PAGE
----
Jorge Felix Bio
Jorge Felix is an artist and community curator born and raised in Puerto Rico and based in Chicago. He is known for his shaped canvases in his Body Construction series that have been exhibited in solo and group shows. He was a member and organizer of coop studio-galleries in Wicker Park, where he responded to gentrification in the area by engaging in community activism. In addition to his work as a graphic artist, illustrator, and set designer, his practice as a community curator was developed by experiences working with organizations such as the Field Museum’s Cultural Connections program, Chicago Arts Partnerships in Education (CAPE), National Museum of Puerto Rican Arts and Culture, and the National Boricua Human Rights Network. His curatorial projects include Not Enough Space, which toured internationally telling the story of two Puerto Rican political prisoners unfairly incarcerated in isolation in a maximum-security prison; "Faces of Puerto Rican Migration" documenting migration stories from Puerto Rico to Chicago from the 1930s to the 1950s; and La Primera Parada: Chicago’s Stonewall Moments documenting the first time an LGBTQ community group demanded inclusion in their community parades, including the Bud Billiken, Mexican Independence Day, and Puerto Rican parades.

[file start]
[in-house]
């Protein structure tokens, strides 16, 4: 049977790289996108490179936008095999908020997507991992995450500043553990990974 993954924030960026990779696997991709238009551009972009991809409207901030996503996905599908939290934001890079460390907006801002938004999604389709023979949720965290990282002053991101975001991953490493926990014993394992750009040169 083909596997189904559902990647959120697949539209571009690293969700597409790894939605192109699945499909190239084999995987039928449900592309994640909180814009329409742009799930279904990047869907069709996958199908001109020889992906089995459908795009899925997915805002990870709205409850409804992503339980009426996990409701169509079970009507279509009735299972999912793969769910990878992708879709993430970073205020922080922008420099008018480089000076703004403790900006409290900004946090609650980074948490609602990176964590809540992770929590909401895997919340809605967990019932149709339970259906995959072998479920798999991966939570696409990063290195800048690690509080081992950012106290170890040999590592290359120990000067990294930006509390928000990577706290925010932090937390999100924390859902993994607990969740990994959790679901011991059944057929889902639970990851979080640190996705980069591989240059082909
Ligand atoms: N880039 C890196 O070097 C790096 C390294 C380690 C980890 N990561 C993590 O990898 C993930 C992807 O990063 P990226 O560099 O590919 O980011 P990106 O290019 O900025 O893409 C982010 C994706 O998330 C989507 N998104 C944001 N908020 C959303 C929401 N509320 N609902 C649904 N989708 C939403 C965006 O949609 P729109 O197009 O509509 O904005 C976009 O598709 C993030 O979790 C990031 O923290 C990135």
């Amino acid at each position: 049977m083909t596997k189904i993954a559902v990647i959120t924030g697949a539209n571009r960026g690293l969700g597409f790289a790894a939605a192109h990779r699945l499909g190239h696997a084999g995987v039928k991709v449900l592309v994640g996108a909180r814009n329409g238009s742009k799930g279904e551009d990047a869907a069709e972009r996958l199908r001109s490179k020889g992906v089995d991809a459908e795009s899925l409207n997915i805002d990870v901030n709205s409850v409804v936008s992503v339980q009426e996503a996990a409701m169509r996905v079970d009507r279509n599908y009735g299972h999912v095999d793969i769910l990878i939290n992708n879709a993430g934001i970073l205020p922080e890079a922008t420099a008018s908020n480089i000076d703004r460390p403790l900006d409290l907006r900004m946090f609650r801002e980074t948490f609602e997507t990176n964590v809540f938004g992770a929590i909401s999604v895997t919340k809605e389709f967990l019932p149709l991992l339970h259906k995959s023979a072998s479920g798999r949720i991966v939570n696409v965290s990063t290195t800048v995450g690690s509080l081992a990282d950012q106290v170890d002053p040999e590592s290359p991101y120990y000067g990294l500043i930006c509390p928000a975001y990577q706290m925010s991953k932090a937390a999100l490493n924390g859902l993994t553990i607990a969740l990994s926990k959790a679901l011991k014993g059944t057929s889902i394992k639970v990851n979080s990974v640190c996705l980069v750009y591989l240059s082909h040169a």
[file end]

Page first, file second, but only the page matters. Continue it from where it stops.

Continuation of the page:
To reconcile his community organizing with his artwork, Felix took his art to the streets by developing the Sofrito Conversations series, a social-performance that engages the public in conversations at community festivals, libraries, and cultural centers while preparing his grandmother’s recipe of sofrito. Sofrito Conversations are anecdotal cooking presentations about Felix’s experiences working as an artist, community curatorial work, and community organizer.
Felix holds an MFA in painting from Bowling Green State University and a master’s in arts administration (MAAA) from the School of the Art Institute of Chicago.